The solarium overlooking the lily pond was added during the 1997-1998 renovations of the new Pavilion. Source: Heritage Winnipeg.

In 2016, the Pavilion was closed once again for renovations. The renovations included updating the interior of the building, updating the mechanical systems and insulation, and a new roof. After eight months the Pavilion reopened, featuring new exhibits in the art gallery thanks to a partnership between the Assiniboine Park Conservancy and the Winnipeg Art Gallery. The gallery also feature the "Pooh Gallery", a collection of Winnie the Pooh themed artworks, photographs, items and stories.

The art gallery of the new Pavilion was updated in 2016. Source: Heritage Winnipeg

The lily pond and pergola of the original Pavilion, still standing in 2018. Source: Heritage Winnipeg.
As the Pavilion was put on the City of Winnipeg's List of Historic Resources in 1982, it is protected from demolition. This landmark building continues to be the centerpiece of Assiniboine Park for future generation to enjoy our heritage, arts and culture.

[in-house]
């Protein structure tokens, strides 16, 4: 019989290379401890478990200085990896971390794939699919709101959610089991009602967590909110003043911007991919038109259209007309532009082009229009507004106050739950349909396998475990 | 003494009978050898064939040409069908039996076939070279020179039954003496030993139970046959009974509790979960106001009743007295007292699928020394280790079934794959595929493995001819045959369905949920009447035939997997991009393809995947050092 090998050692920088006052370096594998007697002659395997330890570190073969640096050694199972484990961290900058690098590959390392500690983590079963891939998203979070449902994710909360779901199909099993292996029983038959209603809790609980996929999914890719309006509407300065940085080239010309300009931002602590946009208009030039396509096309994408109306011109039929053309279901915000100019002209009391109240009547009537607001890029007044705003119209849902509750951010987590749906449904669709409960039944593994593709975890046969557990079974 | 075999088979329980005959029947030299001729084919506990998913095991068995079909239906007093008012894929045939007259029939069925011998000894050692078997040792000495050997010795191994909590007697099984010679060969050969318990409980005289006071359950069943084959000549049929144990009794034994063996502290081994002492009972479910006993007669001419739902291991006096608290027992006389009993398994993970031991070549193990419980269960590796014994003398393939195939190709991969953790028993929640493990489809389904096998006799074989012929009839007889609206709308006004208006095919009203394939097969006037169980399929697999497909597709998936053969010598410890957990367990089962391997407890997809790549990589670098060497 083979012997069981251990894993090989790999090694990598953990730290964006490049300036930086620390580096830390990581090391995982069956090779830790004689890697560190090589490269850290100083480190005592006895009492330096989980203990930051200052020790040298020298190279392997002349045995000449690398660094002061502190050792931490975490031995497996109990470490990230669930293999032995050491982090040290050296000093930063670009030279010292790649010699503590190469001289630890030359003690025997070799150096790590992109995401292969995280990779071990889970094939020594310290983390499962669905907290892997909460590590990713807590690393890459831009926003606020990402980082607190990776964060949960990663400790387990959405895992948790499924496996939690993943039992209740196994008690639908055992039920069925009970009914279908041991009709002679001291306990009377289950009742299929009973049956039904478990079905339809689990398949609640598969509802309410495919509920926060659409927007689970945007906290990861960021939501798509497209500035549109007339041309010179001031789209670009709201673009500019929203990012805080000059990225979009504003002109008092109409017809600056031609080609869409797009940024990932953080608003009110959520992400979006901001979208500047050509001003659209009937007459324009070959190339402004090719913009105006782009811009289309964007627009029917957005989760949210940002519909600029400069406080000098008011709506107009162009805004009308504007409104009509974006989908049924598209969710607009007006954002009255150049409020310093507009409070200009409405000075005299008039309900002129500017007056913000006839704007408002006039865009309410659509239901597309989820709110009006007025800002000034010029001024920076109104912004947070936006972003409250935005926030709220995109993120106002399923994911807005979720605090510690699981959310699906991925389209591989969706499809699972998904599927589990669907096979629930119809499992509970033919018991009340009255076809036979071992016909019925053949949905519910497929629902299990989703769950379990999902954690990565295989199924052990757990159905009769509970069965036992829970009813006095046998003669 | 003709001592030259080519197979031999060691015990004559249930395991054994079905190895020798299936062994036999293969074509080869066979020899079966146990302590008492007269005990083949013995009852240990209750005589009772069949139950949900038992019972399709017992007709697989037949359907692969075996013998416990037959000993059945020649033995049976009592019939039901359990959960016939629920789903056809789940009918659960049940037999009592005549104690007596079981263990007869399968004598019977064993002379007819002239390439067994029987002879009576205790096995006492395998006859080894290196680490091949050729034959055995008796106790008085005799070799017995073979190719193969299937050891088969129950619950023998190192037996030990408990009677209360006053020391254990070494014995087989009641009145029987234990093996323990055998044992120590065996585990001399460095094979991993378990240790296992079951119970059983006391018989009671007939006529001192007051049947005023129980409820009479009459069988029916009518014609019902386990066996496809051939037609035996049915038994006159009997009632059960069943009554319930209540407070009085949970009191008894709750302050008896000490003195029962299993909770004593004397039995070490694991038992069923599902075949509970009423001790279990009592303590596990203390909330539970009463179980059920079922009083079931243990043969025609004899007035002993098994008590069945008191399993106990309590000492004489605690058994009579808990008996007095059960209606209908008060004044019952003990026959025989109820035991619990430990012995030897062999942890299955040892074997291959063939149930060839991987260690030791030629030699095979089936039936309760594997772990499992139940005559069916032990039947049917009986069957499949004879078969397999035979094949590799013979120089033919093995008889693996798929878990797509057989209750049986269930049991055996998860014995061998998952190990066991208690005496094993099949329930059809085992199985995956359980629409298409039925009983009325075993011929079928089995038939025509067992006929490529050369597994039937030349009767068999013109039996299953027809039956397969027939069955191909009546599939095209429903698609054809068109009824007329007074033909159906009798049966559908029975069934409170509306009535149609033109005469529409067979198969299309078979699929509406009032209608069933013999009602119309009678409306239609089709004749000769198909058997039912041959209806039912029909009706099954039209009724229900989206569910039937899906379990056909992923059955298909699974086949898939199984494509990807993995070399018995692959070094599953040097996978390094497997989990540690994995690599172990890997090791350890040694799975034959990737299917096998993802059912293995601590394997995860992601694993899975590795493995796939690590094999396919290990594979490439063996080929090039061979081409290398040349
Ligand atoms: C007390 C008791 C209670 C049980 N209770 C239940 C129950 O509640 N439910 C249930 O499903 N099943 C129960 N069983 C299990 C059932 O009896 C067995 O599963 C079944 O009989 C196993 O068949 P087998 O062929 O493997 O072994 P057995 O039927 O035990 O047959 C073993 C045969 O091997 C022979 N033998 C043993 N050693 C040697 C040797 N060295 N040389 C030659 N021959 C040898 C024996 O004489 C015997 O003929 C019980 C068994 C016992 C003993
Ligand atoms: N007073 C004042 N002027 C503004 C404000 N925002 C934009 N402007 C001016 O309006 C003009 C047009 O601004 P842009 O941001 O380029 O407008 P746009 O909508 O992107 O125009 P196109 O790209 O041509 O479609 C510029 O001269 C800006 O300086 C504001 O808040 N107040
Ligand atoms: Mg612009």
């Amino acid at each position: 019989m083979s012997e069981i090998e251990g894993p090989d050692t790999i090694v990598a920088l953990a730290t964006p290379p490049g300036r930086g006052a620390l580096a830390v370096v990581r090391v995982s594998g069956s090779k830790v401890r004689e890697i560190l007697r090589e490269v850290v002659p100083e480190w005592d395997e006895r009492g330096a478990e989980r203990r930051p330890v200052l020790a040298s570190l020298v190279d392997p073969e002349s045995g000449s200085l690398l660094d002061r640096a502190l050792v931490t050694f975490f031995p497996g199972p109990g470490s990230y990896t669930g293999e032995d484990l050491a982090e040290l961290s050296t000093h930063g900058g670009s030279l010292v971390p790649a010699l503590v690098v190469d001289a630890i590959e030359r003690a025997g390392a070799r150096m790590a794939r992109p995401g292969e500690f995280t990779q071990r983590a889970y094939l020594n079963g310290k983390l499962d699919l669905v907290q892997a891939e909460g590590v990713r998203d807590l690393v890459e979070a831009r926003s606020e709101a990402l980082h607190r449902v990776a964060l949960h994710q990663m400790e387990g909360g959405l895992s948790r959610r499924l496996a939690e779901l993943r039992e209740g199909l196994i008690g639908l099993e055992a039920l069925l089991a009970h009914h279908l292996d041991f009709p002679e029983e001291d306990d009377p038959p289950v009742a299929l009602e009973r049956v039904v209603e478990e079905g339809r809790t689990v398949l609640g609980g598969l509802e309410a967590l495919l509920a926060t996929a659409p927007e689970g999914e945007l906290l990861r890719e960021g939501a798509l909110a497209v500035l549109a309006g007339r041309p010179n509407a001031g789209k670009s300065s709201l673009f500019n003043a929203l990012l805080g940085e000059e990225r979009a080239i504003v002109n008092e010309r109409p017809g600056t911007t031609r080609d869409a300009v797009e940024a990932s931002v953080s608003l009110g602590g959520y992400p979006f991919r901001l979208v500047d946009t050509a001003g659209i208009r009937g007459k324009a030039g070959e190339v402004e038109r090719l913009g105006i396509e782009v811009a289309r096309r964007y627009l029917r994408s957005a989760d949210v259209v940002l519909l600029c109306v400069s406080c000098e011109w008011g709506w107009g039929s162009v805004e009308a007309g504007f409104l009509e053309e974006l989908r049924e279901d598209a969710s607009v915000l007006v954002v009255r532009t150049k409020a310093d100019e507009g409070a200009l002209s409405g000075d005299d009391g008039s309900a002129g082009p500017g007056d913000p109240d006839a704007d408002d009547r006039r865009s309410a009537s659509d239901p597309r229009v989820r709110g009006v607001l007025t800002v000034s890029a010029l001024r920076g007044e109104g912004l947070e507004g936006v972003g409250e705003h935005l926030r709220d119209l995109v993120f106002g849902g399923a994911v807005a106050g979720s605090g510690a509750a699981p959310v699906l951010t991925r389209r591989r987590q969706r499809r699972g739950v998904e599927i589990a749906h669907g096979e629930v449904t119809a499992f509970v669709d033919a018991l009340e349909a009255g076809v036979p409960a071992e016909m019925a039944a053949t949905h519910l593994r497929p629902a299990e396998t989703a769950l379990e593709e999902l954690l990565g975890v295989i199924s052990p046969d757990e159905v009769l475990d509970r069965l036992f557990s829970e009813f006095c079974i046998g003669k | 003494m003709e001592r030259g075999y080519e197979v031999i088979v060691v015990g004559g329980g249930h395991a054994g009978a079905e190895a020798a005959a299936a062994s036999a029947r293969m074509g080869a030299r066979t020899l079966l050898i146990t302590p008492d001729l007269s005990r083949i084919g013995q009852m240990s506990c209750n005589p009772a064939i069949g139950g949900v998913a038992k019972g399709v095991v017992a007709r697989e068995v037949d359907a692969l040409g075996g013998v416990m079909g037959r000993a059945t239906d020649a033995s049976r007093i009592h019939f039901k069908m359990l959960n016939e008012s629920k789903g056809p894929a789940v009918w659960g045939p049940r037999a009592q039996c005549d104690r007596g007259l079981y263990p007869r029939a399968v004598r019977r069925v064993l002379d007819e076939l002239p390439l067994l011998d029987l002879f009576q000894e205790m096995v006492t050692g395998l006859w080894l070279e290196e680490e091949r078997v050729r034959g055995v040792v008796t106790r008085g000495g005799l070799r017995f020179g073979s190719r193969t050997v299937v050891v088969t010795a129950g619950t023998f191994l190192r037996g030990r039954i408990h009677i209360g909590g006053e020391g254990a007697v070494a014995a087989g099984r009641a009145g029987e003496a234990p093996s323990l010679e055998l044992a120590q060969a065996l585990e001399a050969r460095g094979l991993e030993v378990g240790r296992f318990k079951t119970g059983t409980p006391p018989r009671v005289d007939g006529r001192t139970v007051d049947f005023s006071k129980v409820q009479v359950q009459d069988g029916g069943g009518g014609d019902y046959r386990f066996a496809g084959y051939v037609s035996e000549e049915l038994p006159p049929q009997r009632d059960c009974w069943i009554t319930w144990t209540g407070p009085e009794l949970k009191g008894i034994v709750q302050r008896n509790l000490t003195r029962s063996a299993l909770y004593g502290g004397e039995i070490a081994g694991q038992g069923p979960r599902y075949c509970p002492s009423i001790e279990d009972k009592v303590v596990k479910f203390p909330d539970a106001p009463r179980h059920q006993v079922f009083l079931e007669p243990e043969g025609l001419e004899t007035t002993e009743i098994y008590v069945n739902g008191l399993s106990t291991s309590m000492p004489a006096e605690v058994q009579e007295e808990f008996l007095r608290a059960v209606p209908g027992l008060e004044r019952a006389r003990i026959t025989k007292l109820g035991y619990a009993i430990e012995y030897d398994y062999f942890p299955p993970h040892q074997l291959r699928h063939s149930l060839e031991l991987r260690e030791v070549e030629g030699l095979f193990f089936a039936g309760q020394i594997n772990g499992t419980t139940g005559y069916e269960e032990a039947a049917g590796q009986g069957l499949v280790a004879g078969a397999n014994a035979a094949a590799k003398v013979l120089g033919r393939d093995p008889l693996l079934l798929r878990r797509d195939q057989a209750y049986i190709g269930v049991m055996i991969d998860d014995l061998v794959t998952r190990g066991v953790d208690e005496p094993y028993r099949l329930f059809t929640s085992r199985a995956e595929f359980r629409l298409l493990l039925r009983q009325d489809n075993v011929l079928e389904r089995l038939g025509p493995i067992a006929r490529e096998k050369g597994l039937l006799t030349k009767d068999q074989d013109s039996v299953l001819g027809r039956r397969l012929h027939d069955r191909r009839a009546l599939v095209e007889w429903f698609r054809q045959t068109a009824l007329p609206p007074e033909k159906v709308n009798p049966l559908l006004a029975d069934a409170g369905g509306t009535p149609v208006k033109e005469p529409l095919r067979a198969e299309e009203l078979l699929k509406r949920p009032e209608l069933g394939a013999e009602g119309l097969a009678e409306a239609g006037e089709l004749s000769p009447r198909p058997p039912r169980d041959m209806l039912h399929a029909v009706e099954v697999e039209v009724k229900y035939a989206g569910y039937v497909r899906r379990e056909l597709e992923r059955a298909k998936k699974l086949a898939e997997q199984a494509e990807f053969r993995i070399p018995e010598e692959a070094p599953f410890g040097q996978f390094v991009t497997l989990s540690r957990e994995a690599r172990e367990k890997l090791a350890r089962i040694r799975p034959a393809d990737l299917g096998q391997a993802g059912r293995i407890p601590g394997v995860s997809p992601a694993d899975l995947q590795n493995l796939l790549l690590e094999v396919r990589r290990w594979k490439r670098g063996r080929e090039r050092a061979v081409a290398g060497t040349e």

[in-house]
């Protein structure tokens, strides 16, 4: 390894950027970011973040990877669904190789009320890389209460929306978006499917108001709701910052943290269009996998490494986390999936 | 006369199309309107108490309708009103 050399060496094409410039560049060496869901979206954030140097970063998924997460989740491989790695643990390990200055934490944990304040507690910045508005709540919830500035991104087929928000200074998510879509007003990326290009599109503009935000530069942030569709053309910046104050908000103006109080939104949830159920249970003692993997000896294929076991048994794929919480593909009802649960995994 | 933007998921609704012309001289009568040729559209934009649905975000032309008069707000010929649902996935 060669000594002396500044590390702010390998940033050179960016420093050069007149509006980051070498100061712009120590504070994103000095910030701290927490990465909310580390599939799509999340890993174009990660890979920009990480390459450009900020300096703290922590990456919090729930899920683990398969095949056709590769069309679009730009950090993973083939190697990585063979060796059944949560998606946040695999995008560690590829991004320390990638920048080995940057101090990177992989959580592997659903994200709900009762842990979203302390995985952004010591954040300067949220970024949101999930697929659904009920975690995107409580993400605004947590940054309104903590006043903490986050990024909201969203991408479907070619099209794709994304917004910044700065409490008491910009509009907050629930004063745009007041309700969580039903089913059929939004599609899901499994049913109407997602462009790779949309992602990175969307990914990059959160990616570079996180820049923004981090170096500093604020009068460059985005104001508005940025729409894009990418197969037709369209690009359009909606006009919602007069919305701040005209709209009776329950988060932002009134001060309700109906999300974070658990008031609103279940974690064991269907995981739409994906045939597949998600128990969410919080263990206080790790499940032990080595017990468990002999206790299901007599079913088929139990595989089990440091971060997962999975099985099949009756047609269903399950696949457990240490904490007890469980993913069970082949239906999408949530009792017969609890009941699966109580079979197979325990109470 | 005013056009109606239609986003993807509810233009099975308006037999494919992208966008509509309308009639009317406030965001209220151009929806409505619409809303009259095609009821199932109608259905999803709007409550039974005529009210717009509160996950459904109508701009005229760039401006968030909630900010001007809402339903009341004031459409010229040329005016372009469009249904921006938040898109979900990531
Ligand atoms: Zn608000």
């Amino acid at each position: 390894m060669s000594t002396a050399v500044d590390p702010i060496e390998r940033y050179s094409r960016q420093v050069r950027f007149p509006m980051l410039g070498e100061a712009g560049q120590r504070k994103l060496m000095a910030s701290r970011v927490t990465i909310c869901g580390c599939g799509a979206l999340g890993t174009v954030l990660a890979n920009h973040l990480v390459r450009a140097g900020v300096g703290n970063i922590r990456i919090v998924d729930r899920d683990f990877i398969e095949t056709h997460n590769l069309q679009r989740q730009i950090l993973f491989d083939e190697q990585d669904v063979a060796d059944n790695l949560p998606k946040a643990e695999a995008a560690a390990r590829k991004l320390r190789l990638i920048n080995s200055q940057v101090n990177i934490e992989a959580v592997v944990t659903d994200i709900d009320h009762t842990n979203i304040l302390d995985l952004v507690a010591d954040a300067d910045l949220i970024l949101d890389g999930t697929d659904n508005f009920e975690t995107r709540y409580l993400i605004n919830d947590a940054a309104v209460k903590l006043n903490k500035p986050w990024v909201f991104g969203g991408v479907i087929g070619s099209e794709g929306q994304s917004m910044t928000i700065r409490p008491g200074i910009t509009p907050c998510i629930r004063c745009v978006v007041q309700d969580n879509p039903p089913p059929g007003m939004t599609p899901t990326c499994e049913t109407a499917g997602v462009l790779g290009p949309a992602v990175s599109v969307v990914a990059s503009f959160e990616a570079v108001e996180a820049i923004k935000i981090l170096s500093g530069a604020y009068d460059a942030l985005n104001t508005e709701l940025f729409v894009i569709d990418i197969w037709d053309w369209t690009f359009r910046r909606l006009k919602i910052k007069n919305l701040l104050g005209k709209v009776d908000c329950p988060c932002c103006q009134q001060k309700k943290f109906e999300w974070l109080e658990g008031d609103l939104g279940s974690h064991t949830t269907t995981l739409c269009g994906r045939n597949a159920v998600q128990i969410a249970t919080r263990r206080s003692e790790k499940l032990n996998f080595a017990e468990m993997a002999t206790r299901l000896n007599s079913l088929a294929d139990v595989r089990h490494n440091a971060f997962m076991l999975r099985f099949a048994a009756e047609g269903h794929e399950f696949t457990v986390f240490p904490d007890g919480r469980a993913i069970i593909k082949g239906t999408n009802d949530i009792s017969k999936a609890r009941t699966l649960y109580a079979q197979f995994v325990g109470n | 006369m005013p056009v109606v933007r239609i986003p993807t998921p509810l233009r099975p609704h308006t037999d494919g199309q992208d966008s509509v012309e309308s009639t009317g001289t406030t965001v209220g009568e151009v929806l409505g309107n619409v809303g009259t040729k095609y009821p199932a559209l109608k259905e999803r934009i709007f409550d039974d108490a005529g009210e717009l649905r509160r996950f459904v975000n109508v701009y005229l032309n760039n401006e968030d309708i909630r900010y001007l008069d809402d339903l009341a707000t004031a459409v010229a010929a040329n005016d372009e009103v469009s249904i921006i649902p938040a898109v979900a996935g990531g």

The tower of Assiniboine Park's second Pavilion stands tall above the trees, seen here in 2018. Source: Heritage Winnipeg.

Written by Cheryl Mann on behalf of Heritage Winnipeg.

SOURCES:
Assiniboine Park - Pavilion
Assiniboine Park - Pavilion History
CBC - Pavilion at Assiniboine Park reopens after months of renovations
City of Winnipeg Historical Buildings Committee - Assiniboine Park Pavilion
Global News - Assiniboine Park's Pavilion temporarily closing for renovations
Manitoba Historical Society - Assiniboine Park PavilionVirtual Heritage Winnipeg - Assiniboine Park Pavilion
Peel's Prairie Provinces
Prairie School Architecture
Manitoba Historical Society - "The Most Lovely and Picturesque City in All of Canada"
Winnipeg Architecture Foundation - Assiniboine Park Pavilion 
Winnipeg in Focus
Winnipeg Real Estate News - Pavilion to be year-round by Kip Park, August 19, 1994
Winnipeg Sun - Assiniboine Park's Pavilion, refreshed